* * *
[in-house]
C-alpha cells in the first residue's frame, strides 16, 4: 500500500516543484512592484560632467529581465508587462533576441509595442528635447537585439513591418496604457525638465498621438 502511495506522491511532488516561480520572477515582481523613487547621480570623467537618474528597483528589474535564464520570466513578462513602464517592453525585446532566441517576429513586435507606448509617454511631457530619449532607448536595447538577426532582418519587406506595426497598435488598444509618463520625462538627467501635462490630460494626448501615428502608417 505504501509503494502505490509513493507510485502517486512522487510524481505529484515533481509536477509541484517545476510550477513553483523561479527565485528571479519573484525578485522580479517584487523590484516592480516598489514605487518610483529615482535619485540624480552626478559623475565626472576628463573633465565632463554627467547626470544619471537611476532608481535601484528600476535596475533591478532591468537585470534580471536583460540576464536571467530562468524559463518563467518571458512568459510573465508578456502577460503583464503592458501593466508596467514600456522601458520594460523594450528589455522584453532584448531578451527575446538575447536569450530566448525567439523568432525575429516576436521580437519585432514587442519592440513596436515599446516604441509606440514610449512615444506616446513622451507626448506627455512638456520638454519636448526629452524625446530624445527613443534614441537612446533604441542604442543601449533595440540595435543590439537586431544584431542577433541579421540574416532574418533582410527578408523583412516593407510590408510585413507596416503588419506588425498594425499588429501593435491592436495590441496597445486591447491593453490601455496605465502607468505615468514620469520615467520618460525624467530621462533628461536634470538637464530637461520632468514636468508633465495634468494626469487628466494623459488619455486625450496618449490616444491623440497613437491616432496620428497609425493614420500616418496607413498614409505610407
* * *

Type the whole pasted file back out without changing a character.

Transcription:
[in-house]
C-alpha cells in the first residue's frame, strides 16, 4: 500500500516543484512592484560632467529581465508587462533576441509595442528635447537585439513591418496604457525638465498621438 502511495506522491511532488516561480520572477515582481523613487547621480570623467537618474528597483528589474535564464520570466513578462513602464517592453525585446532566441517576429513586435507606448509617454511631457530619449532607448536595447538577426532582418519587406506595426497598435488598444509618463520625462538627467501635462490630460494626448501615428502608417 505504501509503494502505490509513493507510485502517486512522487510524481505529484515533481509536477509541484517545476510550477513553483523561479527565485528571479519573484525578485522580479517584487523590484516592480516598489514605487518610483529615482535619485540624480552626478559623475565626472576628463573633465565632463554627467547626470544619471537611476532608481535601484528600476535596475533591478532591468537585470534580471536583460540576464536571467530562468524559463518563467518571458512568459510573465508578456502577460503583464503592458501593466508596467514600456522601458520594460523594450528589455522584453532584448531578451527575446538575447536569450530566448525567439523568432525575429516576436521580437519585432514587442519592440513596436515599446516604441509606440514610449512615444506616446513622451507626448506627455512638456520638454519636448526629452524625446530624445527613443534614441537612446533604441542604442543601449533595440540595435543590439537586431544584431542577433541579421540574416532574418533582410527578408523583412516593407510590408510585413507596416503588419506588425498594425499588429501593435491592436495590441496597445486591447491593453490601455496605465502607468505615468514620469520615467520618460525624467530621462533628461536634470538637464530637461520632468514636468508633465495634468494626469487628466494623459488619455486625450496618449490616444491623440497613437491616432496620428497609425493614420500616418496607413498614409505610407